LINCOLN â€“ You don't have to make a splash to make it big in life. Some of the most important people get hardly any attention at all.
And with that pithy message, Lincoln High School's Valedictorian Michael Reeves bade his classmates farewell last night.
Yes, said Reeves, the teachers, coaches and mentors of LHS have played key roles in their academic lives, but so did the bus drivers, the custodians and the â€ścafeteria ladies.â€ť
They're among the â€śunsung heroesâ€ť of life â€“ the people who make the world civilized with steadfast devotion to unglamorous work and kind deeds that usually go unnoticed.
â€śYou'll never see these people on TV because of the jobs they do,â€ť said Reeves. â€śI'm here to encourage you all to be unsung heroes.â€ť
Words of sage and celebratory advice were the order of the day as 222 members of LHS's class of 2011 picked up diplomas during ceremonies in the Field House at the Community College of Rhode Island.
At least a thousand people poured into the venue, festooned with balloons for the occasion. As the LHS band switched from some snappy Latin rhythms to the familiar, proud cadence of â€śPomp and Circumstance,â€ť the grads entered the hall through an arc of balloons matching their caps and gowns â€“ white for women, blue for men.
â€śWish wildly, live determinedly, believe boldly,â€ť was salutatorian Bridget Sullivan's advice to her classmates.
Town Administrator T. Joseph Almond struck a much more serious tone. He quoted the famous line from President John F. Kennedy's inaugural speech, â€śAsk not what your country can do for you â€“ ask what you can do for your country.â€ť It's a simple, inspiring call to selfless service â€“ and, to the detriment of the country, Almond said, the most unheeded message a political figure may have ever uttered.
The vitality of the nation is threatened by mass complacency in the face of dire challenges, Almond asserted.
Like the men and women who've been dubbed â€śthe greatest generationâ€ť for their selfless commitment to the cause of World War II, Almond said he firmly believes the Class of 2011 will one day be called to rise to such an occasion. And he was sure that when the time comes, they will rise just as high, if not higher, than their war-era forebears.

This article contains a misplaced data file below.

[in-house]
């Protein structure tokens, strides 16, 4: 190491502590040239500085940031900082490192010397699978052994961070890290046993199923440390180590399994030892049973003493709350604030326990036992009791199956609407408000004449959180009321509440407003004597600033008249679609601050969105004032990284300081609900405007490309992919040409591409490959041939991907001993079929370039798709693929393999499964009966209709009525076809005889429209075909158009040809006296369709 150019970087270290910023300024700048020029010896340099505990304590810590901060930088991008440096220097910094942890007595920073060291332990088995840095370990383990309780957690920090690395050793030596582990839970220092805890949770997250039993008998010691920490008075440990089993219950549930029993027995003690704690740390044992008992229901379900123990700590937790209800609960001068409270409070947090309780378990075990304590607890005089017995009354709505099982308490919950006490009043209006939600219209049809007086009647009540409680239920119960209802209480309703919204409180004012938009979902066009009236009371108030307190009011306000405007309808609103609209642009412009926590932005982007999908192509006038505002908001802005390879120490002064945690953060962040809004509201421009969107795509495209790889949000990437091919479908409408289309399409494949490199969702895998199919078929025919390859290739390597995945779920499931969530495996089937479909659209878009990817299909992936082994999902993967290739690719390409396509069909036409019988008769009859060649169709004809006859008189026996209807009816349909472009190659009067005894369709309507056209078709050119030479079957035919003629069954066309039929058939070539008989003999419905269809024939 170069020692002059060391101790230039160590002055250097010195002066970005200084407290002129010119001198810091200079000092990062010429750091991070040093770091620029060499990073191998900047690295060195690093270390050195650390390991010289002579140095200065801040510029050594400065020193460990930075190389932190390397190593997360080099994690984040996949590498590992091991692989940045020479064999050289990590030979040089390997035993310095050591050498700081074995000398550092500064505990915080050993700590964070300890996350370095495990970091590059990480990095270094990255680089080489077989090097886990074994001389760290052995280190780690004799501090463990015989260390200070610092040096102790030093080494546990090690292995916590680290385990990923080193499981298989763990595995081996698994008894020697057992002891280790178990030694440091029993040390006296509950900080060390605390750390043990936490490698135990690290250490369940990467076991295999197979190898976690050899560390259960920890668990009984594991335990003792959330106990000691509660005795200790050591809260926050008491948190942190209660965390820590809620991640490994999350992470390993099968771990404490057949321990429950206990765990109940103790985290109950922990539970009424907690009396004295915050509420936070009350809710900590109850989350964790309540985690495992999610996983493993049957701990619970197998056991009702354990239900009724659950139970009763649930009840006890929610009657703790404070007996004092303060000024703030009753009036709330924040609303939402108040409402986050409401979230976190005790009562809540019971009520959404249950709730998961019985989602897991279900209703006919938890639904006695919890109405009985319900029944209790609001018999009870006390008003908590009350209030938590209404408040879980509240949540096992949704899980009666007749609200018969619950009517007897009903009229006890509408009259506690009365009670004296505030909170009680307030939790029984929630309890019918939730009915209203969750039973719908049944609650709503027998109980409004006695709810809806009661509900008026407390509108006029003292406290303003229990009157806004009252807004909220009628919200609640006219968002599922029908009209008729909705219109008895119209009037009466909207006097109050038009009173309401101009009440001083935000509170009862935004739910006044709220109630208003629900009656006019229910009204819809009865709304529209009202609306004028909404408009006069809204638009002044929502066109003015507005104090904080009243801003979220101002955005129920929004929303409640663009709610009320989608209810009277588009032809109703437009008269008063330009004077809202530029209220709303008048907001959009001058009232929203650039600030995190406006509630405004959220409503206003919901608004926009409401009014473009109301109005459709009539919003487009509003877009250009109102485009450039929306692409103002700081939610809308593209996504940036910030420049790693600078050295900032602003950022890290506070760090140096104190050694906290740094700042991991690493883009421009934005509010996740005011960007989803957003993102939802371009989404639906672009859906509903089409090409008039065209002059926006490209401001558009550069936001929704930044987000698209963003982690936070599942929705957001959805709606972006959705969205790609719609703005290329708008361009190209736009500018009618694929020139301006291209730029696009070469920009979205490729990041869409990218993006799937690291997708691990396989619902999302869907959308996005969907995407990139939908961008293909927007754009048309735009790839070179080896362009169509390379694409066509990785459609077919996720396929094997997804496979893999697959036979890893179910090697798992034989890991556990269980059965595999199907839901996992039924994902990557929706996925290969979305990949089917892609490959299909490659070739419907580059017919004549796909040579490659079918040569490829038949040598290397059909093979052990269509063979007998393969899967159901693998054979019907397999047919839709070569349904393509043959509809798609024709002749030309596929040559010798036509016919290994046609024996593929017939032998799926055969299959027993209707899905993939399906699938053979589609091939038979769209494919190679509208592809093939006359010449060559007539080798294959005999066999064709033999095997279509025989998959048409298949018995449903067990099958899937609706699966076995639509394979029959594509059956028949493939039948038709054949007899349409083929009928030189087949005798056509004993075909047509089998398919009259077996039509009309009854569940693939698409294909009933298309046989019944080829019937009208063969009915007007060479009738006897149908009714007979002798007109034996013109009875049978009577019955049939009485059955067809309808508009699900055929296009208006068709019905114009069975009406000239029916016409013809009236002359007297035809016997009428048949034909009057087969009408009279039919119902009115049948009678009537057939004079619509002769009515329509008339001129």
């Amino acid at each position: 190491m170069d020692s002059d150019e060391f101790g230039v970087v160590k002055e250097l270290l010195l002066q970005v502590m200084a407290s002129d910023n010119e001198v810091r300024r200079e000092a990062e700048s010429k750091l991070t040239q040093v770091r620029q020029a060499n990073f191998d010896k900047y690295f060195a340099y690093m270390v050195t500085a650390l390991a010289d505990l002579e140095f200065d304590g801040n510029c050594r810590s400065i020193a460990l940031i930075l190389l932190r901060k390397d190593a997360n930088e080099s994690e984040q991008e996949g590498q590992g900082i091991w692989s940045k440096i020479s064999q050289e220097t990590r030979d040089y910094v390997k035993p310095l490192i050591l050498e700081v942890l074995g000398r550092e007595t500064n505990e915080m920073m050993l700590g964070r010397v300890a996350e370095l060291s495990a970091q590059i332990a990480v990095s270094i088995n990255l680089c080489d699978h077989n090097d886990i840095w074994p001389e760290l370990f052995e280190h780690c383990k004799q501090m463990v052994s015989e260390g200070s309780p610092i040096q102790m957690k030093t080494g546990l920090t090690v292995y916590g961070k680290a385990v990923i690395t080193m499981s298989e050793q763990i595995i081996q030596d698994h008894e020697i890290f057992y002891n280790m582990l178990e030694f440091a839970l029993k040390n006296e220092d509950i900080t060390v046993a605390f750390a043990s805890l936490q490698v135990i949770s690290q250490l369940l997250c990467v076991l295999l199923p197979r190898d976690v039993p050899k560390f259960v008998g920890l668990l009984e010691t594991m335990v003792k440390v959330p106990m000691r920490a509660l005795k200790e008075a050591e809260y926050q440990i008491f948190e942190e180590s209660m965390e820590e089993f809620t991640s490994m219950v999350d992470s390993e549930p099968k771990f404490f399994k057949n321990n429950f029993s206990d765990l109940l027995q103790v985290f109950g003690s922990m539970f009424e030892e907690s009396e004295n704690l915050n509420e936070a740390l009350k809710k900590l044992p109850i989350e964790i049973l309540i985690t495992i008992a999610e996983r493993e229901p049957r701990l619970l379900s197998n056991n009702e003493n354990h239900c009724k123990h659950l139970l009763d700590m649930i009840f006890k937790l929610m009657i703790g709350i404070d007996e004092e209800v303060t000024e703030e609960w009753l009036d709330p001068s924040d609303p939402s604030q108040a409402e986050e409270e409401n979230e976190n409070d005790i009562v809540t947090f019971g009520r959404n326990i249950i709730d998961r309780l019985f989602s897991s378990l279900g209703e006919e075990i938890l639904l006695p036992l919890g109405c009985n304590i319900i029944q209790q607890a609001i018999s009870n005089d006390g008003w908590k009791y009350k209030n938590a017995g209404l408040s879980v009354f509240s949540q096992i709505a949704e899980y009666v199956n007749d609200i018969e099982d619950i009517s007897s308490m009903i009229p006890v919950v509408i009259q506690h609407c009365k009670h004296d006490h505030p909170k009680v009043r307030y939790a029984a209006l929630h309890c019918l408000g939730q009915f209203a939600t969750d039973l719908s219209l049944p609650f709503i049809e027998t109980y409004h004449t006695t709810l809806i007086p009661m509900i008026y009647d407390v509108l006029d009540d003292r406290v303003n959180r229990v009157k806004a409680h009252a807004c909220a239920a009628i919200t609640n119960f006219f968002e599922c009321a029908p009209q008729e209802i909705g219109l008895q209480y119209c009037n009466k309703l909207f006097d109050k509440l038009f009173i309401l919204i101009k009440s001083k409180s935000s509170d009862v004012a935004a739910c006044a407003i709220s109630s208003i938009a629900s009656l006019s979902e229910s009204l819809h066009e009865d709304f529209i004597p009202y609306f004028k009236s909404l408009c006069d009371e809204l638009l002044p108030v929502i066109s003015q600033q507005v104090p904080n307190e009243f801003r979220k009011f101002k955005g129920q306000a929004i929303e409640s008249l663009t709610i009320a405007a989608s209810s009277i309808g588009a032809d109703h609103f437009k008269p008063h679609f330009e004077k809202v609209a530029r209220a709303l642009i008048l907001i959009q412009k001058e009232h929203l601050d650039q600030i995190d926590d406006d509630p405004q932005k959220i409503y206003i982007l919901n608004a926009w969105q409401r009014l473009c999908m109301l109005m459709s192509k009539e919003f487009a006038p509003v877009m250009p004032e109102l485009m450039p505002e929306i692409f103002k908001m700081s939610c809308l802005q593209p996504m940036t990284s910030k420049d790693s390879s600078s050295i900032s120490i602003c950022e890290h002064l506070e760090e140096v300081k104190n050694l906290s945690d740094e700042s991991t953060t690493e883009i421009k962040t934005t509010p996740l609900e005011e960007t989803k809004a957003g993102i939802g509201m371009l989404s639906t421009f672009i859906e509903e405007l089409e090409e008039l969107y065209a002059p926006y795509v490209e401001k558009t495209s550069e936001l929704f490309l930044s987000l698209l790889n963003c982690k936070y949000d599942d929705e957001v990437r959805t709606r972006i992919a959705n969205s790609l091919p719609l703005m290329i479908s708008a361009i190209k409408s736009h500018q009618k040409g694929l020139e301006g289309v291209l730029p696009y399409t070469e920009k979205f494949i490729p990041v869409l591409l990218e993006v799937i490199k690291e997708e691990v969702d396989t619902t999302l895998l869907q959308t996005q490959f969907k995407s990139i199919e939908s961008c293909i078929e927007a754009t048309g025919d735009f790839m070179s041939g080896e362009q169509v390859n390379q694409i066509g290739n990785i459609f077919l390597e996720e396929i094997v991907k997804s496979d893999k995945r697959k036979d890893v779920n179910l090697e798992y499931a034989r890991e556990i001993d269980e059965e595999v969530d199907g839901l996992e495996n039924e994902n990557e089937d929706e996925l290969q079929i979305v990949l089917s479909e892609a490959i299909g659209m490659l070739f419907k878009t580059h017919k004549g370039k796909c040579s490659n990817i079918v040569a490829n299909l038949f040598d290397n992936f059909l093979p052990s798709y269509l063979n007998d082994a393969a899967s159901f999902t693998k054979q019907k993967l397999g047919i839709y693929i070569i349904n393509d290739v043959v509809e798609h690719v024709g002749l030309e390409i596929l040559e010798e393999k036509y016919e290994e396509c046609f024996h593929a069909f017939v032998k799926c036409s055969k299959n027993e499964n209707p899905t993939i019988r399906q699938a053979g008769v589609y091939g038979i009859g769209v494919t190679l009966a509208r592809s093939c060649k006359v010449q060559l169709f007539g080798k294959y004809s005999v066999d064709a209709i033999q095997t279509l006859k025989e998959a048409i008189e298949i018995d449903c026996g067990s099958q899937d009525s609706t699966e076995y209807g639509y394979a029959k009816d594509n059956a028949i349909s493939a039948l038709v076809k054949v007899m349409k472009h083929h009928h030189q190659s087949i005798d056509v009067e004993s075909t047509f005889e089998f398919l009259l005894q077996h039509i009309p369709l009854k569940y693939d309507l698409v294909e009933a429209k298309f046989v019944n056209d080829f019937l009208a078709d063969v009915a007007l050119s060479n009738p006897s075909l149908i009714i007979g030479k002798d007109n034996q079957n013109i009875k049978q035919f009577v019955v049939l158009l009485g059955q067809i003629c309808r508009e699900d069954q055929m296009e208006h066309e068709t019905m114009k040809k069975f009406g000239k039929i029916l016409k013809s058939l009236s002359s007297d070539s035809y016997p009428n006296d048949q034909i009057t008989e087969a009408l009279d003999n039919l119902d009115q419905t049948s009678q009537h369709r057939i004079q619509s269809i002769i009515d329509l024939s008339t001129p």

â€śStand together, get involved, and make your voiced be heard,â€ť Almond said.
A string of other speakers took the lectern in the cavernous athletic center, including Schools Supt. Georgia Fortunato, LHS Principal Kevin McNamara, School Committee Chairwoman Elizabeth Robson and Student Council President Matthew Sorkin.
Quoting from the poet T.S. Eliot's famous â€ś Love Song of J. Alfred Prufrock,â€ť the superintendent said the central question of their future is cast in the poem: â€śDo I dare disturb the universe?â€ť The turmoil Eliot alludes to is about being true to yourself and your concept of personal uniqueness, said Fortunato, and it's not always an easy path to follow.
But the need for individuals willing to disturb the universe is as urgent as ever, for the world is full of problems that have defied the tired solutions of business as usual.
â€śYou have to be creative, you have to be brave,â€ť said Fortunato. â€śIt is obvious that the current way of doing things has not solved problems.â€ť
As graduates of LHS, Chairwoman Robson said she was confident their local schooling had prepared them to become â€ślifelong learners in a global society.â€ť The commencement is not just the end of high school, she said, but the beginning of another journey which would see many longtime friends go their separate ways.
No matter how far they travel, said Robson, a piece of LHS will always stay with them and the hometown fans will be rooting for their success.
So much of what you become in life, LHS Principal McNamara admonished the graduates, will be determined by attitude. It's the fulcrum upon which an adventure can pivot toward an ordeal.
But McNamara, who may know the Class of 2011 as well as anyone, didn't seem at all worried for them.
â€śYou are the class of 2011,â€ť he said. â€śYou can do anything.â€ť